When I found this lady’s birth record, it showed she was born in Garden, Unst. Not a surprise since this is where her parents, and later she, also lived.

Now there are two houses called Garden in Unst, one in Colvadale, and one in Snarravoe, neither of which I would consider to be in North Unst! See map for the two locations.

So, I brought up the actual 1901 census record, and it doesn’t say North Unst at all! It just says Unst. It would seem that the transcriber’s eye has been pulled offline to the record below her which records someone born in “North Yell”.

1901 Census

ROAD, STREET, &c.,
and No. or NAME of
HOUSE.
NAME and Surname of each
Person.
RELATION
to Head of
Family
CONDITION
as to
Marriage
AGE
(last Birthday)
WHERE BORN
Males Females
Garden Thomas Irvine Head Mar 34 Shetland, Whalsay
Janet Irvine Wife Mar 41 Do North Yell
Williamina Irvine Daur 10 Shetland, Unst
Thomasina Do Daur 5 Do Do
Andrina Williamsom Sister in law S 53 Do North Yell
Cathrine Do Do S 45 Do Do

So, remember it’s always worth checking!

Check the dates!

Once the statutory records started in 1855, it became much easier to correctly identify people because you have both parents names recorded on a birth record. In the Old Parish Records you have no such luxury as all you have is the father’s name.

Well, that’s not entirely true, you have the father’s name, and where he lives. This does actually help hugely when trying to separate out people born to the same father and those who are a different man.

I’ve recently been following William Gilbert Jameson (to try to figure a natty problem with a death record) and to find all his children required looking through the Old Parish Records for Baptisms. Here’s what I found:-

  • 1791 Sep 19 Willm Gilbt Jameson, Hagdale a daughter bapd Catherine
  • 1794 May 14 Willm Gilbt Jameson, Hagdale a daughter Margery
  • 1796 Apr 9 Willm Gilbt Jameson, Hagdale a Son James bapd
  • 1798 Jun 30 Willm Gilbt Jameson, Hagdale a daughter Janet bapd
  • 1798 Sep 23 William Gilbt Jameson, Gew, a Son Andrew bapd
  • 1800 May 26 Willm Gilbt Jameson, Hagdale a Son William bapd
  • 1802 Sep 16 Willm Gilbt Jameson, Hagdale a daughter Isabella
  • 1804 Jul 26 Willm Gilbert Jameson, Hagdale a Son Gilbert
  • 1807 Jun 25 William Gilbert Jameson, Hagdale a Son Thomas

There’s one thing that immediately stands out from this list for me. All except one has William Gilbert Jameson living in Hagdale. The other lives in Gew. For me this is enough proof that there is a second William Gilbert Jameson and these are not all children of the same man. In case you’re not completely convinced though, you should also take into account the birth dates of daughter Janet and son Andrew. Both were born in 1798 and with not enough of a gap between them to be from the same woman.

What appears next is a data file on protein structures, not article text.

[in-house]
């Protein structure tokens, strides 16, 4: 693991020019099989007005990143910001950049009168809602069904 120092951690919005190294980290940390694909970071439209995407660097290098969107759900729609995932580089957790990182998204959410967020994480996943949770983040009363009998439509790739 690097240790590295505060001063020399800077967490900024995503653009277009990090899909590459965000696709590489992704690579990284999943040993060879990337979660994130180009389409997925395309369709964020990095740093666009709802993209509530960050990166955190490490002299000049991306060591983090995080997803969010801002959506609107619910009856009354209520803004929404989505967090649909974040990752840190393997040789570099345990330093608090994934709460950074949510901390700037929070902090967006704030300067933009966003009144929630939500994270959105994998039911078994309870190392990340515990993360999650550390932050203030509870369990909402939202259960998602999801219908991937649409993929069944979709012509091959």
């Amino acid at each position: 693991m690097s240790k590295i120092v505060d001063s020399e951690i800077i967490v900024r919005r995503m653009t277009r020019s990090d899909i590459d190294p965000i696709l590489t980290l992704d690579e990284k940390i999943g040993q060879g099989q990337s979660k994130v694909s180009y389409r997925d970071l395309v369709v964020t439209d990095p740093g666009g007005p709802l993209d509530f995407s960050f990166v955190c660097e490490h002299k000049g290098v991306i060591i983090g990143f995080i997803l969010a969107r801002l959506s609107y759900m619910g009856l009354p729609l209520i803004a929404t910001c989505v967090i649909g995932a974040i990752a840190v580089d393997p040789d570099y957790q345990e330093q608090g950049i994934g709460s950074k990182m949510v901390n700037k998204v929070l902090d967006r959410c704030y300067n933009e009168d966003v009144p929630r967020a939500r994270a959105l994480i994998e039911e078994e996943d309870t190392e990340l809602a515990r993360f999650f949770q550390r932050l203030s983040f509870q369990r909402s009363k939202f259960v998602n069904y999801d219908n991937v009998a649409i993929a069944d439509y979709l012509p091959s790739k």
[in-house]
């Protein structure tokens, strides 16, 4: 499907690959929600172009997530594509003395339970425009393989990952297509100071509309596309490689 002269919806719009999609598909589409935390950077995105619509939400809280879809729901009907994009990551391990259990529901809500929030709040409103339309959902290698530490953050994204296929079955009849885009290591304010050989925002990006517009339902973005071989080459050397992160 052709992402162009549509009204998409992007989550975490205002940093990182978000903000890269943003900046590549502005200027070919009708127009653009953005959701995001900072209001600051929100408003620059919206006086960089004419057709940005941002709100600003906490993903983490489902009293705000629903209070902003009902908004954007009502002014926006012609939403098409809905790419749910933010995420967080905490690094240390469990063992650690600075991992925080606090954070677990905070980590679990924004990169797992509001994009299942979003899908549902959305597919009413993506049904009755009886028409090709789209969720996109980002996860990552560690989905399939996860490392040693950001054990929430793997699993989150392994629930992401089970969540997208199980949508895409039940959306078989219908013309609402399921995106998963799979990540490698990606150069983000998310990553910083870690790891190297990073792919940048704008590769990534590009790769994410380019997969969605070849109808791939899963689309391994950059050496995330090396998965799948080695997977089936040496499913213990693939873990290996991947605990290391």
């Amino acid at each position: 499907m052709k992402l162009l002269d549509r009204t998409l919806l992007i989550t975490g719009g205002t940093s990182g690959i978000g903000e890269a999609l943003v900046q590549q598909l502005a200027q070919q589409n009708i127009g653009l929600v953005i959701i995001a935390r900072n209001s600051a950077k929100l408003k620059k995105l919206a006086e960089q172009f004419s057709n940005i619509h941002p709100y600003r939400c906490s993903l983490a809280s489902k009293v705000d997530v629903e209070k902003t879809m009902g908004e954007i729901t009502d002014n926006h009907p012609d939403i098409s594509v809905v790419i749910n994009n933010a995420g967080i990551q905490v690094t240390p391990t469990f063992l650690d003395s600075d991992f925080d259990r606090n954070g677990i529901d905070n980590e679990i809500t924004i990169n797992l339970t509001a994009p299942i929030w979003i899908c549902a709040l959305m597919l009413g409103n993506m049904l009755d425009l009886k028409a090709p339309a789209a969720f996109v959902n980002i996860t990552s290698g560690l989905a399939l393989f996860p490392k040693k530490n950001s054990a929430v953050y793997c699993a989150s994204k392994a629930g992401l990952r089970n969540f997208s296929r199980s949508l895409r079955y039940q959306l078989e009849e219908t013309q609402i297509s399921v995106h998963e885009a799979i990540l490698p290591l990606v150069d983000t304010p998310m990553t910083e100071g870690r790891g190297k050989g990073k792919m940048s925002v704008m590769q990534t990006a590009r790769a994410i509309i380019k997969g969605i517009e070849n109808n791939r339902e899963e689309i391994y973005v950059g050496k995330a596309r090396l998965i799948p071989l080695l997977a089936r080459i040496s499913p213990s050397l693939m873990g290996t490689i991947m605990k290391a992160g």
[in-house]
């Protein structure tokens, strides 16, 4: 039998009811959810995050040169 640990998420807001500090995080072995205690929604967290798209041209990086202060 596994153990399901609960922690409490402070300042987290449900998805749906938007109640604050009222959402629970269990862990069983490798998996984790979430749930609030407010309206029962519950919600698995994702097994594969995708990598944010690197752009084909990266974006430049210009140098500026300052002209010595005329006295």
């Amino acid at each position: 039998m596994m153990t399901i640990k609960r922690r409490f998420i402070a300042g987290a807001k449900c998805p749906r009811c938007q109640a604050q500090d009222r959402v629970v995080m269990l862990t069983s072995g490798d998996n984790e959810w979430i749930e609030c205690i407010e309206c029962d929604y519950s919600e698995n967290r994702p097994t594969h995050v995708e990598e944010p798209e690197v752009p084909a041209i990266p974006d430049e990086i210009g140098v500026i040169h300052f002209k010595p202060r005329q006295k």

The problem that will catch many people out, is that the on-line records at places like Ancestry or Family Search only show the place as “Unst, Shetland”, and don’t include the detail of the house name which is what helps hugely in spotting this kind of problem. It’s always worth looking at the actual records to see ALL the information.

Of course, I suppose it could be the same man and two different women!

Conveying Accuracy

I’ve mentioned a few times that I plan to get my Genealogical research onto a website eventually. One of the things I’ve been considering for the design of my website is how to convey the accuracy of the information; after all, genealogical research is fraught with accuracy issues.

This is described well in 5 Ways To Tell If Your Genealogy Research Is Accurate.

I think there are several types of accuracy I’ll wish to convey about the records I’ll have used. Here are my thoughts on them.

Transcription Accuracy

I use a range of records, from those I have seen photographs of the original document and made my own transcriptions (5 star) through to facts I’ve been told by other people without any documentary evidence to back it up (1 star). I can imagine a rating scale something like this.

Star rating Meaning
☆☆☆☆☆ I have seen the document, or a photograph of the document that the transcription was made from.